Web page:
Moral Hazard: Commitment Under Moral Hazard

The assumption of full commitment to an incentive scheme was already discussed in section 2.12 in the case of adverse selection. This issue is also quite important under moral hazard. For instance, to induce a positive effort level the principal must let the risk-averse agent bear some risk. However, once this effort is sunk, and before uncertainty is resolved, the principal would like to offer more insurance to the agent to avoid paying an excessive agency cost. For this reinsurance stage to have any impact, the principal must be aware, maybe through direct observation of the effort itself or by indirectly getting a signal correlated with the effort, that effort has already been performed. Of course, the renegotiation stage would be perfectly anticipated by the rational agent at the time of exerting effort. Renegotiation is unlikely to lead to complete insurance ex post, because the agent would then have no incentive to exert effort in the first place.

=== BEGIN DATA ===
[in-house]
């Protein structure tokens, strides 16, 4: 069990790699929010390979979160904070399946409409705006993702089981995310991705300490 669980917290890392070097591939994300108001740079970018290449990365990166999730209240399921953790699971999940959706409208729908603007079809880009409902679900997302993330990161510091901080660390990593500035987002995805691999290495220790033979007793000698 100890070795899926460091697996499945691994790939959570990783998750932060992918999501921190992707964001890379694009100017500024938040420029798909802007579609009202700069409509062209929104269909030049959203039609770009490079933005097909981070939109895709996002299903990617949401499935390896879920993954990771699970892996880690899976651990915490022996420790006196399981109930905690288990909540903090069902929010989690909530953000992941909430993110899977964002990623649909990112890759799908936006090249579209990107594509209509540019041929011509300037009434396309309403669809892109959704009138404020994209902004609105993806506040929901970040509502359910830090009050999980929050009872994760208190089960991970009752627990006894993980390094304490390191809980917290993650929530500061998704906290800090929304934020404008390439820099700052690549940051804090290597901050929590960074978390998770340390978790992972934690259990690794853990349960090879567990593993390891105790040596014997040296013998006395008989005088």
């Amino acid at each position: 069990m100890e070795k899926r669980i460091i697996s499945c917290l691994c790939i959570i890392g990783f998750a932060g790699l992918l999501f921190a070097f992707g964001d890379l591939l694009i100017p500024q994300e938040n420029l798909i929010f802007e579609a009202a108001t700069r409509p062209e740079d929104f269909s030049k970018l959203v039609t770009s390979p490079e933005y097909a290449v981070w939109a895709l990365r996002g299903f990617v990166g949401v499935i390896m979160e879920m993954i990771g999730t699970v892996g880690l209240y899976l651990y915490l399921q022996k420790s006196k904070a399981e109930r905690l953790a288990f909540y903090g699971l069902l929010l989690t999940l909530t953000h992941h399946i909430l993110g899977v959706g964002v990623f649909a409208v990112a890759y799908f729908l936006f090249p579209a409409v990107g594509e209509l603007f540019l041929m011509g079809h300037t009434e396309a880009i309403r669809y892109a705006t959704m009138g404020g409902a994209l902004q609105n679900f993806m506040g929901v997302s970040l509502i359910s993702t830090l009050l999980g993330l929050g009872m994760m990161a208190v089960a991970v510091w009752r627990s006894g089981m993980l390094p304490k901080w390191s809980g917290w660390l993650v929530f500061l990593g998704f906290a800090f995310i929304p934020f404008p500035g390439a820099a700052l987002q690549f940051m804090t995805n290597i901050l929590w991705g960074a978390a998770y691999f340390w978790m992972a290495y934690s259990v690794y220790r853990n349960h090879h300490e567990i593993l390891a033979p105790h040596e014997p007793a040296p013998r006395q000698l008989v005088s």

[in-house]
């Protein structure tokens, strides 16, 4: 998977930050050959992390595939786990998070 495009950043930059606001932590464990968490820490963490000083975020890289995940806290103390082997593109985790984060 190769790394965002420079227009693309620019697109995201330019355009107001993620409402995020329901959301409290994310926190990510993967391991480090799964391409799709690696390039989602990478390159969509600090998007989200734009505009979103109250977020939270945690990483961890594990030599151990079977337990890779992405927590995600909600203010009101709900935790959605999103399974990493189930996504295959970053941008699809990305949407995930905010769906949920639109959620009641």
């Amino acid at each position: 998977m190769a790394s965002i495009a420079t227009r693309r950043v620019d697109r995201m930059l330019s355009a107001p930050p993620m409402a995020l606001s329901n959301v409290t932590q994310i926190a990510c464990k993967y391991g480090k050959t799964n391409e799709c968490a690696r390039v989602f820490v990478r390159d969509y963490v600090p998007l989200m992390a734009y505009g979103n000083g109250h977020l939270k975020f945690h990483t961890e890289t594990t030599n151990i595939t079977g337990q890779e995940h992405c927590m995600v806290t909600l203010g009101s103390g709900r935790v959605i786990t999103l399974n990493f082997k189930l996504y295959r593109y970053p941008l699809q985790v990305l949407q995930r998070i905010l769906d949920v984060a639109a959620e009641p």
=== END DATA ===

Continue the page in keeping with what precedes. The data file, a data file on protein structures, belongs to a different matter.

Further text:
Fudenberg and Tirole (1990) showed how the possibility of renego- tiation induced a mixed strategy in the effort provision of the agent. The complexity of the model comes from the fact that the agent’s actual choice of effort becomes an endogenous adverse selection variable at the renegotiation stage. This creates an inefficiency. This inefficiency can be avoided if the informed party makes the renegotiation offer, as in Matthews (1995), who allowed renegotiation on the equilibrium path, or Ma (1994), who focused on renegotiation-proof contracts. Finally, Hermalin and Katz (1991) showed that the first-best outcome could be implemented when the principal observes the nonverifiable effort of the agent before renegotiation, because then renegotiation takes place under complete information.

Source: Laffont Jean-Jacques, Martimort David (2002), The Theory of Incentives: The Principal-Agent Model, Princeton University Press.

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